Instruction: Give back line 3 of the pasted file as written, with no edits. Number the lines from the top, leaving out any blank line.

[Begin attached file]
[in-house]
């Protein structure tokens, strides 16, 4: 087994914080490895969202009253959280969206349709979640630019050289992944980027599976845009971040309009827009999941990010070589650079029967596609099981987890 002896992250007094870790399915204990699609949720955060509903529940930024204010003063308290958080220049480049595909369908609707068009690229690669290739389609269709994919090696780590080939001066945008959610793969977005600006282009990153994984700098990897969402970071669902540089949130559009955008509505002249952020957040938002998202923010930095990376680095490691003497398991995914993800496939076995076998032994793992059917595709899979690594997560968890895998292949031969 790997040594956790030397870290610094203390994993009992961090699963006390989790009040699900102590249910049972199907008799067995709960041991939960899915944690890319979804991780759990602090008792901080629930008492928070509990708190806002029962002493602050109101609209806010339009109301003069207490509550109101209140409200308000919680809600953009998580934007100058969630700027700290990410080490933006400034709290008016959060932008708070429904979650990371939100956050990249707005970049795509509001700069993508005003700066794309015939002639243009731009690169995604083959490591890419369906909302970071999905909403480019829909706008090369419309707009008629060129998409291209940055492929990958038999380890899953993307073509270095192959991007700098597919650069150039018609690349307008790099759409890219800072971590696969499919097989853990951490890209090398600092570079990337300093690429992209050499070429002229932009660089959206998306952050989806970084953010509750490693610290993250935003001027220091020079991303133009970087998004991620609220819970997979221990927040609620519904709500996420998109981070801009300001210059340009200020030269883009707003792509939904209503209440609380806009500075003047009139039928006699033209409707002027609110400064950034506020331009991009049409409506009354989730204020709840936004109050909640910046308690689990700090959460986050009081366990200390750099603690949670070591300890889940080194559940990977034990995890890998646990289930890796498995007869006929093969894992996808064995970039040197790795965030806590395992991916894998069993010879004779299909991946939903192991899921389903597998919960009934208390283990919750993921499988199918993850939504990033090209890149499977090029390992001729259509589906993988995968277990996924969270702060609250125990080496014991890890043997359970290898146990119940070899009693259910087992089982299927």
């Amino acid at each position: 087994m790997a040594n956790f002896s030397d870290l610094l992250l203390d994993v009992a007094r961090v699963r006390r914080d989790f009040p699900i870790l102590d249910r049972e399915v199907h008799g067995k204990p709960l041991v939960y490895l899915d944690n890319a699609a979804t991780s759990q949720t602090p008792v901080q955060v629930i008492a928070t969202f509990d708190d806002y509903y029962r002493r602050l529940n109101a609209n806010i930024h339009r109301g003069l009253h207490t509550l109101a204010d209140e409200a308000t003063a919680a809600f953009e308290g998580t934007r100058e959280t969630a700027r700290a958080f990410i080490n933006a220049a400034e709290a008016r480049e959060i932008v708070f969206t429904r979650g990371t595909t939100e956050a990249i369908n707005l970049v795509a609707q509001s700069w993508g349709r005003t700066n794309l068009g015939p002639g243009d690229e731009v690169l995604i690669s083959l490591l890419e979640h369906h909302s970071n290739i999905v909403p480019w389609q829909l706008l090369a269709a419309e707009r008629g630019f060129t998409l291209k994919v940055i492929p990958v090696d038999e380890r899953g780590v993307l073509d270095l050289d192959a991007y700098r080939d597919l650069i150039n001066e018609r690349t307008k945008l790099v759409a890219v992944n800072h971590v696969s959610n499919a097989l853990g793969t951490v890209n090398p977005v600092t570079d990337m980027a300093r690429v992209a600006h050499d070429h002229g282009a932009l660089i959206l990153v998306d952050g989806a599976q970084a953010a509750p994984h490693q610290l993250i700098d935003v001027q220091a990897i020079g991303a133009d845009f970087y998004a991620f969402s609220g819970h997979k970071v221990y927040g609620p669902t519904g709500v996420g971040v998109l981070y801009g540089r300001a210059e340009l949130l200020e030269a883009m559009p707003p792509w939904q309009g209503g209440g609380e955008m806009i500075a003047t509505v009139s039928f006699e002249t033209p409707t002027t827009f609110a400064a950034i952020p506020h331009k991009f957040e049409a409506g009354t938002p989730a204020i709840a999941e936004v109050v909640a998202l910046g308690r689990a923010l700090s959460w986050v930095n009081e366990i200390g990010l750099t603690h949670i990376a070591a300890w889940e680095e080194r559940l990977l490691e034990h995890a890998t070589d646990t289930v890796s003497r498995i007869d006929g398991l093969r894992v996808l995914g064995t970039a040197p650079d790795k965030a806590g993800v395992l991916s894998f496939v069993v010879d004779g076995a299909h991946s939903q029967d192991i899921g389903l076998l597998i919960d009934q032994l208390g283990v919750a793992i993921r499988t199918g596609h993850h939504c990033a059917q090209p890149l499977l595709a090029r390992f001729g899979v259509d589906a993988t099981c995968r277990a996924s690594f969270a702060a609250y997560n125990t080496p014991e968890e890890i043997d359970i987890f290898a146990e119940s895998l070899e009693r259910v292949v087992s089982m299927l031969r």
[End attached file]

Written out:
């Amino acid at each position: 087994m790997a040594n956790f002896s030397d870290l610094l992250l203390d994993v009992a007094r961090v699963r006390r914080d989790f009040p699900i870790l102590d249910r049972e399915v199907h008799g067995k204990p709960l041991v939960y490895l899915d944690n890319a699609a979804t991780s759990q949720t602090p008792v901080q955060v629930i008492a928070t969202f509990d708190d806002y509903y029962r002493r602050l529940n109101a609209n806010i930024h339009r109301g003069l009253h207490t509550l109101a204010d209140e409200a308000t003063a919680a809600f953009e308290g998580t934007r100058e959280t969630a700027r700290a958080f990410i080490n933006a220049a400034e709290a008016r480049e959060i932008v708070f969206t429904r979650g990371t595909t939100e956050a990249i369908n707005l970049v795509a609707q509001s700069w993508g349709r005003t700066n794309l068009g015939p002639g243009d690229e731009v690169l995604i690669s083959l490591l890419e979640h369906h909302s970071n290739i999905v909403p480019w389609q829909l706008l090369a269709a419309e707009r008629g630019f060129t998409l291209k994919v940055i492929p990958v090696d038999e380890r899953g780590v993307l073509d270095l050289d192959a991007y700098r080939d597919l650069i150039n001066e018609r690349t307008k945008l790099v759409a890219v992944n800072h971590v696969s959610n499919a097989l853990g793969t951490v890209n090398p977005v600092t570079d990337m980027a300093r690429v992209a600006h050499d070429h002229g282009a932009l660089i959206l990153v998306d952050g989806a599976q970084a953010a509750p994984h490693q610290l993250i700098d935003v001027q220091a990897i020079g991303a133009d845009f970087y998004a991620f969402s609220g819970h997979k970071v221990y927040g609620p669902t519904g709500v996420g971040v998109l981070y801009g540089r300001a210059e340009l949130l200020e030269a883009m559009p707003p792509w939904q309009g209503g209440g609380e955008m806009i500075a003047t509505v009139s039928f006699e002249t033209p409707t002027t827009f609110a400064a950034i952020p506020h331009k991009f957040e049409a409506g009354t938002p989730a204020i709840a999941e936004v109050v909640a998202l910046g308690r689990a923010l700090s959460w986050v930095n009081e366990i200390g990010l750099t603690h949670i990376a070591a300890w889940e680095e080194r559940l990977l490691e034990h995890a890998t070589d646990t289930v890796s003497r498995i007869d006929g398991l093969r894992v996808l995914g064995t970039a040197p650079d790795k965030a806590g993800v395992l991916s894998f496939v069993v010879d004779g076995a299909h991946s939903q029967d192991i899921g389903l076998l597998i919960d009934q032994l208390g283990v919750a793992i993921r499988t199918g596609h993850h939504c990033a059917q090209p890149l499977l595709a090029r390992f001729g899979v259509d589906a993988t099981c995968r277990a996924s690594f969270a702060a609250y997560n125990t080496p014991e968890e890890i043997d359970i987890f290898a146990e119940s895998l070899e009693r259910v292949v087992s089982m299927l031969r």